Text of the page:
You would think that five years of doggie life would teach me my messages don’t always cross the language barrier. It’s not the first time I’ve sent the baby a silent instant message that was never received. And I know it certainly won’t be the last. Not only that, but I feel for dad as a bystander in this whole process. I know he worries about whether he’s being supportive enough, or saying the right thing, or doing his part to prepare the house for the baby. I know because I feel the same way.

But patience is virtue as they say. Perhaps that is among the lessons meant to be learned from all of this. I’m no mind reader myself, but I can see that pregnancy has brought to life a patience in the Schmidt house that unites us all. We all just can’t wait to meet the little person already.

If only I could somehow “adopt the pace of nature” as transcendentalist thinker Ralph Waldo Emerson described, as “her secret is patience.” While a good reminder, I must admit that knowing this secret doesn’t change things for me. I still wish babies could read minds.

 

Write It On Your Heart September 20, 2013

It usually makes me kind of uncomfortable. If I’m being honest, I try to avoid it. But the more I thought about it today, the more I realized my avoidance and level of discomfort are nothing compared to the actual problem at hand. Complaining. I can’t stand it. I find myself getting upset when I hear complaints because (at least in my little doggie mind) I feel it is a useless waste of time. Why would you waste all that energy complaining when you could simply do something to rectify the problem?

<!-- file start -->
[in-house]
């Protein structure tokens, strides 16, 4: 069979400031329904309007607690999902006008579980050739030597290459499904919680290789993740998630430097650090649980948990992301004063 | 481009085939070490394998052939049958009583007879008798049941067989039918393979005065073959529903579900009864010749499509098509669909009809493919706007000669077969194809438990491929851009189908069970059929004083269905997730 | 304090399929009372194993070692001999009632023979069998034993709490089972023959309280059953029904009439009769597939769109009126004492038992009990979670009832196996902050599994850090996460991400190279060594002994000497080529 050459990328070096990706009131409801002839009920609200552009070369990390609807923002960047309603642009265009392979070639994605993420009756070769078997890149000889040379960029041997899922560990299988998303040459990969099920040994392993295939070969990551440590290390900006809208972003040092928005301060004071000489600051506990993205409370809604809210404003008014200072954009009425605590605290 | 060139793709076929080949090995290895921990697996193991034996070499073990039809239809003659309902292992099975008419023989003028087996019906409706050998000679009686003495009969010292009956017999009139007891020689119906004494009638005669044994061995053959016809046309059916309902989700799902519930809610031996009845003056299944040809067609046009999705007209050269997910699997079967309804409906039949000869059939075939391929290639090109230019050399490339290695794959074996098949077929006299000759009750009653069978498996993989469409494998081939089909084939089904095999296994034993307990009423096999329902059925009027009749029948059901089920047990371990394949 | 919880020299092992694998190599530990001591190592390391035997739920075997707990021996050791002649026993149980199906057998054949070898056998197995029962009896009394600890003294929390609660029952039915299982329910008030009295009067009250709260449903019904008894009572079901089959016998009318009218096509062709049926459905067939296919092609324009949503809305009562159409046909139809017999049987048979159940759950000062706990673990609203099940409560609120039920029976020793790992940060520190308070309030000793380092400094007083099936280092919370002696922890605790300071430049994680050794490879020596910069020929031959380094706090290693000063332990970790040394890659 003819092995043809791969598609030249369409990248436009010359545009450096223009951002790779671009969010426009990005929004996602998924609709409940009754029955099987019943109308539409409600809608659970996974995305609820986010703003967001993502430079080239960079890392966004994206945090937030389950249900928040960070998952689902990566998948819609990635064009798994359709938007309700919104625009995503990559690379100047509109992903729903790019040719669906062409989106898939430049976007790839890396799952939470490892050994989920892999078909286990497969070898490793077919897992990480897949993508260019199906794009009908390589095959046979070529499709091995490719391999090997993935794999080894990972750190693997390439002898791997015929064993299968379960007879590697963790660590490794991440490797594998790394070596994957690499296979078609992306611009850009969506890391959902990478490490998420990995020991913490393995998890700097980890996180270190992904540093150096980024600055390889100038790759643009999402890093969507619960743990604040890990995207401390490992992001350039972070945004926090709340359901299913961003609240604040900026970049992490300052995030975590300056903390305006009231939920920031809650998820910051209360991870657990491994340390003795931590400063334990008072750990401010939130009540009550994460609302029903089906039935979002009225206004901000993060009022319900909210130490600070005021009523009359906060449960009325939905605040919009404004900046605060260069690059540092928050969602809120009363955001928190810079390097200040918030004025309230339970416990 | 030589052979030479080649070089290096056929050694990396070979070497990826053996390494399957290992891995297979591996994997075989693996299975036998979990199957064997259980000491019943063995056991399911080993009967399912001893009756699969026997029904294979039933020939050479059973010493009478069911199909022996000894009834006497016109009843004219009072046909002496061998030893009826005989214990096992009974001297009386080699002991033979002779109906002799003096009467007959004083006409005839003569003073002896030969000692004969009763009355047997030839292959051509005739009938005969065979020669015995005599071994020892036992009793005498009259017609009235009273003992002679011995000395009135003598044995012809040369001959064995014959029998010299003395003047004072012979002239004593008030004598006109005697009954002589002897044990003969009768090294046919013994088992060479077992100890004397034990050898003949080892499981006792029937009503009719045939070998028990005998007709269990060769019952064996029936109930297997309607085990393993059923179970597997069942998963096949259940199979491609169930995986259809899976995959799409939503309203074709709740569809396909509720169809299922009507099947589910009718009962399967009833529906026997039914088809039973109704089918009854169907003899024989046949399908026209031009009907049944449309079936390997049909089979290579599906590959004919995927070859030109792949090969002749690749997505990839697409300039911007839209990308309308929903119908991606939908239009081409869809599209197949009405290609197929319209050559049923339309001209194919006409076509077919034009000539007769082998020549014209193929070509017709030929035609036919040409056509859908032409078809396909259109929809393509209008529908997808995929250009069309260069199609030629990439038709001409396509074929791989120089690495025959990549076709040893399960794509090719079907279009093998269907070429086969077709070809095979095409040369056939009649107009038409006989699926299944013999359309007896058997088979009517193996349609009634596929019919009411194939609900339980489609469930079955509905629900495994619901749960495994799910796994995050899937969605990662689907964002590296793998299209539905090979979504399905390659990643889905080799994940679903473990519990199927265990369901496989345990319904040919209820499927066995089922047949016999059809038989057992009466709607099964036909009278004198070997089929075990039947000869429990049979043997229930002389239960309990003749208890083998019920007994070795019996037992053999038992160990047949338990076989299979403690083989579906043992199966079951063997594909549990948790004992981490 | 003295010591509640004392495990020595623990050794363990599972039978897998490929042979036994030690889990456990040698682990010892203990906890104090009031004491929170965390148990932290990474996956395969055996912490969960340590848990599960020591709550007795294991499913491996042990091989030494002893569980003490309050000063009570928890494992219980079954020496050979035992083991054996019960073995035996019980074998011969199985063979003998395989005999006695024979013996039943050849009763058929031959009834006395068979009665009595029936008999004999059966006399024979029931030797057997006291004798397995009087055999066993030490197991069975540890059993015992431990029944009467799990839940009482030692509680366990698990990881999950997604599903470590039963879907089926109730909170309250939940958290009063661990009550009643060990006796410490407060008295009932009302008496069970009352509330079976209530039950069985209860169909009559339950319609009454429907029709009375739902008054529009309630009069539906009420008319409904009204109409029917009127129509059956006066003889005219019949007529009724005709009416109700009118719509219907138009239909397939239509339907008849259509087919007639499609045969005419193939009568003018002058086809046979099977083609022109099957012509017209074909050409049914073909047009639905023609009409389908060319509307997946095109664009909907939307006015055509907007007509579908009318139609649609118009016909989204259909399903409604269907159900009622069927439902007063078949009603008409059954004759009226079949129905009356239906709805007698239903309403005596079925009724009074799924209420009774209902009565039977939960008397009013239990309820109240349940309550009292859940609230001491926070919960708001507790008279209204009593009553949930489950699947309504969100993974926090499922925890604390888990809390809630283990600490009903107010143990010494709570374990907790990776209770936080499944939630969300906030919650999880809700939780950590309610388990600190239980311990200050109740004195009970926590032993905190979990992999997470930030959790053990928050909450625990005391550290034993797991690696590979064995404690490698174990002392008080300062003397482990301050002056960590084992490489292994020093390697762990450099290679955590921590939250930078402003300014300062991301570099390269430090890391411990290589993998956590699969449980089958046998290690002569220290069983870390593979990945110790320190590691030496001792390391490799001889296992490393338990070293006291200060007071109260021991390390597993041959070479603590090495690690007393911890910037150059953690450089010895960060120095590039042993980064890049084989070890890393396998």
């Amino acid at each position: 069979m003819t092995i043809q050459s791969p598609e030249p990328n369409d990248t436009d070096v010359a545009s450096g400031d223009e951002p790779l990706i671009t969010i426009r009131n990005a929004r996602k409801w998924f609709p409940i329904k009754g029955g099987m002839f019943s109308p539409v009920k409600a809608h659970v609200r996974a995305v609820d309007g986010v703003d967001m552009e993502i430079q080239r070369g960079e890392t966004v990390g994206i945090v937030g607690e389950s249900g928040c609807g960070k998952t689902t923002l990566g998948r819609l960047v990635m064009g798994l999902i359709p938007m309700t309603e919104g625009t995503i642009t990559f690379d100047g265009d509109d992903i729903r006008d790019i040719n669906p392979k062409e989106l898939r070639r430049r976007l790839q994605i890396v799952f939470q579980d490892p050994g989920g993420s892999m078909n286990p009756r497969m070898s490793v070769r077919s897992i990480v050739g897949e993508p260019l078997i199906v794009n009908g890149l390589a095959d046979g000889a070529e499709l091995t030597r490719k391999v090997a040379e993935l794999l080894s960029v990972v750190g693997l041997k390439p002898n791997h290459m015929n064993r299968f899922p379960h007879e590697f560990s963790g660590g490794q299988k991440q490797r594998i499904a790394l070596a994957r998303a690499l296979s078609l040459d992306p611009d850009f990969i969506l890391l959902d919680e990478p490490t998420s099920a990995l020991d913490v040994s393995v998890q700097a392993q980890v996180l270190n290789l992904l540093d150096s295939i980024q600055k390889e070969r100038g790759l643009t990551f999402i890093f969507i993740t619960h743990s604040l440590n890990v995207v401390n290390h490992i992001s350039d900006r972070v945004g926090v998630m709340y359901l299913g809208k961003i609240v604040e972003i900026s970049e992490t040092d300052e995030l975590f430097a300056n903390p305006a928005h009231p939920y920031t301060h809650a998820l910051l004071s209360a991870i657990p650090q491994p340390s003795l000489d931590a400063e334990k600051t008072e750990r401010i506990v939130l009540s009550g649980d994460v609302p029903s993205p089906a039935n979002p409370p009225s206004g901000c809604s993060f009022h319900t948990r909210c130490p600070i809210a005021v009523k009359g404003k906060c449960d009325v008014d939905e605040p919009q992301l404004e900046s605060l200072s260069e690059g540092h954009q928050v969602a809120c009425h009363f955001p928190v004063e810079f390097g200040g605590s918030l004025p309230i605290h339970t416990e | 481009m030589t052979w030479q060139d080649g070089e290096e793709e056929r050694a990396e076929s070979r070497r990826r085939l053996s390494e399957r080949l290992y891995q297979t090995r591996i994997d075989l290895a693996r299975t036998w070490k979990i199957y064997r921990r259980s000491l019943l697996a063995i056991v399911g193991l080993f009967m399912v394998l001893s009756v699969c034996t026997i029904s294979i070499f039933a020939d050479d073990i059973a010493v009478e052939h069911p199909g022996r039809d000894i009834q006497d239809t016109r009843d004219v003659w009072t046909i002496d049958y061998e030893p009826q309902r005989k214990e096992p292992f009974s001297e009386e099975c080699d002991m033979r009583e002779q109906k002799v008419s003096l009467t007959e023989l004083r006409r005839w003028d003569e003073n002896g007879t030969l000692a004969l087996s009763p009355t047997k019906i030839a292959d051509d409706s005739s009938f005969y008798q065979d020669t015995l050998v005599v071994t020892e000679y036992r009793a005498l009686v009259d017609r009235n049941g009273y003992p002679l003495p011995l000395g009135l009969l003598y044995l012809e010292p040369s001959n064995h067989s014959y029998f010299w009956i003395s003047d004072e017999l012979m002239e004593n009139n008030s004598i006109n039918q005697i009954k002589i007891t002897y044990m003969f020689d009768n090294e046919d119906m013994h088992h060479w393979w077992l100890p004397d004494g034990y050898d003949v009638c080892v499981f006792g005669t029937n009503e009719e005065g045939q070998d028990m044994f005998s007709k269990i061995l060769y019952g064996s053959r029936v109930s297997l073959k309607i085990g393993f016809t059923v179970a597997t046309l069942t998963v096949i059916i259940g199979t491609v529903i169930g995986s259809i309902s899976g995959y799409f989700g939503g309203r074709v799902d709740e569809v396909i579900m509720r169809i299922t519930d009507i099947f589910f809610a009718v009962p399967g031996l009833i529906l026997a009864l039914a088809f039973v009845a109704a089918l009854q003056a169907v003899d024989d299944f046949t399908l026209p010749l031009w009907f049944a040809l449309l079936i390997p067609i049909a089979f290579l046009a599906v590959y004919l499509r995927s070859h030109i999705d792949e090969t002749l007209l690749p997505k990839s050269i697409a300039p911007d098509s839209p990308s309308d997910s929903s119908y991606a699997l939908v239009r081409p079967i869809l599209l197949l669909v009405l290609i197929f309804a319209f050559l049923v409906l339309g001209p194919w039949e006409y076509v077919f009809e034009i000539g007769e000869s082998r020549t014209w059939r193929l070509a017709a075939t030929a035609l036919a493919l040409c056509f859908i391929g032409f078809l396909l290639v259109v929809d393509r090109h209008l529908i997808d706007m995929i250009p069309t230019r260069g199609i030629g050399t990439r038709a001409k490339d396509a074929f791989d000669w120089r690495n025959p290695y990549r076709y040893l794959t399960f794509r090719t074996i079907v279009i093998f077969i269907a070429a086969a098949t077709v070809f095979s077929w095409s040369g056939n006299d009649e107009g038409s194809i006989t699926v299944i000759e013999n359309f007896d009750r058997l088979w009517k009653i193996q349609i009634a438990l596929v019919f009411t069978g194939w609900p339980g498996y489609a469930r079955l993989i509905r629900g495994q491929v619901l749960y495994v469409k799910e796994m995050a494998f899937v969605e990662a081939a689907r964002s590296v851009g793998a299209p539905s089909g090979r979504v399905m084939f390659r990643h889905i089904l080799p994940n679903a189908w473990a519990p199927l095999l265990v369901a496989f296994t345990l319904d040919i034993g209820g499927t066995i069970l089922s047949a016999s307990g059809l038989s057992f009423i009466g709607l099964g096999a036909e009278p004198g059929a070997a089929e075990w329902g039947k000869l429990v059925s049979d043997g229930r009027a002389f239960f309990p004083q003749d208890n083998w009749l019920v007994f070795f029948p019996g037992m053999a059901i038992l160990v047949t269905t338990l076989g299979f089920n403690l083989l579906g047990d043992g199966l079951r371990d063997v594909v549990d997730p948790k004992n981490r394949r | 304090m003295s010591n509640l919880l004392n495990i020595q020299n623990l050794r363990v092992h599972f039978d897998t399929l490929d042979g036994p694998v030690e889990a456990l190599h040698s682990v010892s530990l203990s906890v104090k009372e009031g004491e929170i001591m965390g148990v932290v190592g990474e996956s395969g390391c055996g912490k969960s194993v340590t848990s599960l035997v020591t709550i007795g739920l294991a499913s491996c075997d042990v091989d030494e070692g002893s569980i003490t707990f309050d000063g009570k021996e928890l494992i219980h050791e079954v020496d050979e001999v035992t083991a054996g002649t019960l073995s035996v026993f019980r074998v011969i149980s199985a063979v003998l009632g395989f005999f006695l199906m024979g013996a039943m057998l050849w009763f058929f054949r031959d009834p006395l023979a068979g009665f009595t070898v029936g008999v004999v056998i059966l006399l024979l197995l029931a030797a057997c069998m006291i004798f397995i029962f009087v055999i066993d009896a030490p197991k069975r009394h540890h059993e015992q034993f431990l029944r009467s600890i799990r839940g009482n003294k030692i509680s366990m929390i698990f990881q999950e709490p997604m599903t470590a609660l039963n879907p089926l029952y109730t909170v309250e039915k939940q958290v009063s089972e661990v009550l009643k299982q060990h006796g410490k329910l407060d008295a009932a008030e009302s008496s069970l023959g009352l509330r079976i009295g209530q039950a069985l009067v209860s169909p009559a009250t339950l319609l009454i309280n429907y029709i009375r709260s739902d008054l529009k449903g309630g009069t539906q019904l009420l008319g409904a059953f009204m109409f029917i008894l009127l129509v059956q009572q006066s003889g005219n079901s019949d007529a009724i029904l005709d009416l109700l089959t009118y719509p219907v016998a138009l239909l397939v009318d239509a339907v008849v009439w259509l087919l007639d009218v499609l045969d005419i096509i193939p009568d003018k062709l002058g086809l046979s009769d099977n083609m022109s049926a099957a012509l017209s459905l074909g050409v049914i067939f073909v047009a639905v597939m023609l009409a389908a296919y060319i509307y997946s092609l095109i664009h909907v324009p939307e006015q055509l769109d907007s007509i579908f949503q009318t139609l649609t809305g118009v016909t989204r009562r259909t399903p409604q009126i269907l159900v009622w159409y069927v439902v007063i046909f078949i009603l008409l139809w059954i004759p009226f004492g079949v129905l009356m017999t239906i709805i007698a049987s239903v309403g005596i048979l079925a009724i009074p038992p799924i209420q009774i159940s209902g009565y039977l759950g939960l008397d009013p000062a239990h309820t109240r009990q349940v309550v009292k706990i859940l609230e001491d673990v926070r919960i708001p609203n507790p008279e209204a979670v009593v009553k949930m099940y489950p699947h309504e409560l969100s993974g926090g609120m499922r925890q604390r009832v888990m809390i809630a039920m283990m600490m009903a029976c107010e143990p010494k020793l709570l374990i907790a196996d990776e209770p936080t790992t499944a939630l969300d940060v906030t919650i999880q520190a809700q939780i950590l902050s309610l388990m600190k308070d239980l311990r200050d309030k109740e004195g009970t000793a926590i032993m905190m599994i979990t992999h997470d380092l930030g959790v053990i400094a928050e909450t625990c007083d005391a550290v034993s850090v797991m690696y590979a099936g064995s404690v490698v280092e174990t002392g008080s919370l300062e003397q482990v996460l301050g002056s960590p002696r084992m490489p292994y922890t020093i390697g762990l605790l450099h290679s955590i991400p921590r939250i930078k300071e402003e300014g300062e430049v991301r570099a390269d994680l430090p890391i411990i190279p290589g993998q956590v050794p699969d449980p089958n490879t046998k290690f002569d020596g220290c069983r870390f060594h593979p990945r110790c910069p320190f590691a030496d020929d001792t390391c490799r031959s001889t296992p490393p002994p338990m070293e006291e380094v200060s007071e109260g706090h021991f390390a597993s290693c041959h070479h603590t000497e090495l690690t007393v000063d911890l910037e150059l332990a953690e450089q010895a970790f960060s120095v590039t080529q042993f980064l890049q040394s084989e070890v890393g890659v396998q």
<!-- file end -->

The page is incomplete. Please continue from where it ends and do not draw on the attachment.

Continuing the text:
Don't Worry, Be HappyI got my answer today when I looked out my front window to find my neighborhood feline friend Penny was back on my front doorstep. And she looked sad. I braced myself for the worst, thinking perhaps something had happened to her person Rose. Not quite.

Rose has been in poor health for some time, but she is all right. To Penny that’s part of the problem. She’s just all right. Instead of embracing that she’s still okay, I was surprised to find Penny complaining about how awful it is to see her loved one struggle. Dear Penny went on and on about how badly she wishes she could help somehow and the frustration she experiences because she can’t.